Without a lease—they had had one previously, but their landlord had stopped providing them four years earlier—the Najeras were left to battle for their home in court. Their neighbors, meanwhile, had mostly left by then, some taking buyouts of as much as $15,000 to move out, though even then finding affordable space elsewhere remained a challenge. "Another family, he moved them to another apartment" nearby, said Maria. "After four years, the rent rose too high and they couldn't pay it." Priced out a second time, that neighbor ended up moving to Jamaica, Queens. They were all replaced, she said, with groups of new tenants willing to pay as much as $3,000 to share a two-bedroom apartment that previously rented for less than half that amount.

It was a fate the Najeras feared would soon befall them. If they couldn't find a new apartment nearby, they worried, they would be forced to return to East New York, which they had left for Bushwick in the first place in search of better schools and less crime. Without her apartment, explained Maria, "I would have to move to a place where there are gangs, where my kids won't be safe."

One reason families were being forced to leave the neighborhood, numerous residents reported, was that Bushwick landlords wouldn't rent to families with children—something that remained a common practice even though it's illegal under the federal Fair Housing Act. "When you call the number and ask, 'Do you have an apartment for rent?' the first question he asks is if you have children," said Diana Zarumeno, who along with her husband and three pre-school-age kids was evicted from her Bushwick apartment; they ended up having to move across the Queens border to a more expensive apartment in Ridgewood. When she called realtors to ask about available apartments, she said, the answer was always, "'If you have children, then no, the apartment is already rented.'"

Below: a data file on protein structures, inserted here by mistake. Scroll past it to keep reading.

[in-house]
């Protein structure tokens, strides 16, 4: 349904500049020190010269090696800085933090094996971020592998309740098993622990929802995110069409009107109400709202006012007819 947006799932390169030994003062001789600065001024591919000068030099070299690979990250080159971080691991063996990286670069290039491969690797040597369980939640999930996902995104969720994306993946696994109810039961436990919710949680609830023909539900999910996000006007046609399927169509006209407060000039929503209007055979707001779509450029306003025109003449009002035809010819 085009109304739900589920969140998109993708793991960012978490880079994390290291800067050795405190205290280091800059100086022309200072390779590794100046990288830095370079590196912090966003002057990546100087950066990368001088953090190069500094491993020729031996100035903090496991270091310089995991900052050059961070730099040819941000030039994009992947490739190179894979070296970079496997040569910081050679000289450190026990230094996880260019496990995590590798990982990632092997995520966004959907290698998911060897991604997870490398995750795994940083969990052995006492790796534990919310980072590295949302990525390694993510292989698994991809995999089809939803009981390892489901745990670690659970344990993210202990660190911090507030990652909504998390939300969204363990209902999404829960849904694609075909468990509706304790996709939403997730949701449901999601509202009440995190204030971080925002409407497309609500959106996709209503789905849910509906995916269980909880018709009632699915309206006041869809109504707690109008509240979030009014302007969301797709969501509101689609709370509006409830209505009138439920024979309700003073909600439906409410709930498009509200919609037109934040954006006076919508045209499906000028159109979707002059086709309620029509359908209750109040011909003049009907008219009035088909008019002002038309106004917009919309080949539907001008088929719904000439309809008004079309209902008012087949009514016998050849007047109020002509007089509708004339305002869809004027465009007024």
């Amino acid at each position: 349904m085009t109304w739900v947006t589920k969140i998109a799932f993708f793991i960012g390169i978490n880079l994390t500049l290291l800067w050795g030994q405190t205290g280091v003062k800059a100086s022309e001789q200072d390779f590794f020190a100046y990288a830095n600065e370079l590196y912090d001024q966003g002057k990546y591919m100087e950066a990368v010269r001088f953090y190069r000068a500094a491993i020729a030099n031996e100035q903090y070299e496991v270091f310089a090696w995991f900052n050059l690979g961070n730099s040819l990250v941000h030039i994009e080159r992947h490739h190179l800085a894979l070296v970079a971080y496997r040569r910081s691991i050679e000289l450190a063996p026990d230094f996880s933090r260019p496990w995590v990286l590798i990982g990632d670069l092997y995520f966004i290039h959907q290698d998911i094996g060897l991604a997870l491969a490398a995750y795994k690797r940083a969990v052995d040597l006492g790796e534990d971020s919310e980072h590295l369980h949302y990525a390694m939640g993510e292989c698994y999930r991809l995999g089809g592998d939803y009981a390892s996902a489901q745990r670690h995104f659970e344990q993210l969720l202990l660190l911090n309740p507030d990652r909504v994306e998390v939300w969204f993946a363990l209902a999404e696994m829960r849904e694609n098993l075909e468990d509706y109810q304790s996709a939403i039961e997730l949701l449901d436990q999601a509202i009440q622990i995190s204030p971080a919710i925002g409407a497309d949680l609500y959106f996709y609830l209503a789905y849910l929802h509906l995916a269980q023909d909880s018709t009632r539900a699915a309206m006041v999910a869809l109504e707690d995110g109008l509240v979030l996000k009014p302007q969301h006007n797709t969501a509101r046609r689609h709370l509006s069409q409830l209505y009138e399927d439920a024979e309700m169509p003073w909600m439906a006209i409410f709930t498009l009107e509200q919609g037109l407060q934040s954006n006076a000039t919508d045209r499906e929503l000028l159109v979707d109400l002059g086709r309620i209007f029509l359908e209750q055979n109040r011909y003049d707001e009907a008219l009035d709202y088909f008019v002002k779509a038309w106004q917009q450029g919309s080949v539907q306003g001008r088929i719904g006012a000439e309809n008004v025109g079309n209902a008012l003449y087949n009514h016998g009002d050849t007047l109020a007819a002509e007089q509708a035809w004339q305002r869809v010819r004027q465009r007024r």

Maria Najera concurred that with two teenage kids, looking for a new space in Bushwick had proven absolutely impossible. Her landlord, she said, told her, "he would rather rent to a white man with a dog than to me with my kids."

McCarren Park. (Scott Heins)

Where families like these were ending up was a mystery that no one, including city housing agencies, seemed equipped to answer. The U.S. Census Bureau's annual American Community Survey asks residents where they have moved from since the previous year—but it only tracks that to the county level, making it impossible to separate those who relocate from Bushwick from those who migrate from Park Slope or Coney Island. (The Internal Revenue Service likewise keeps records of who moves where, but only by county.) The city Department of Education, which could examine school registration records, said it doesn't release information on the movement of school-age children between districts. Only the Department of City Planning had attempted to investigate migration from New York City's gentrifying neighborhoods—and because it did this by crunching the Census data, no detailed migration information was available.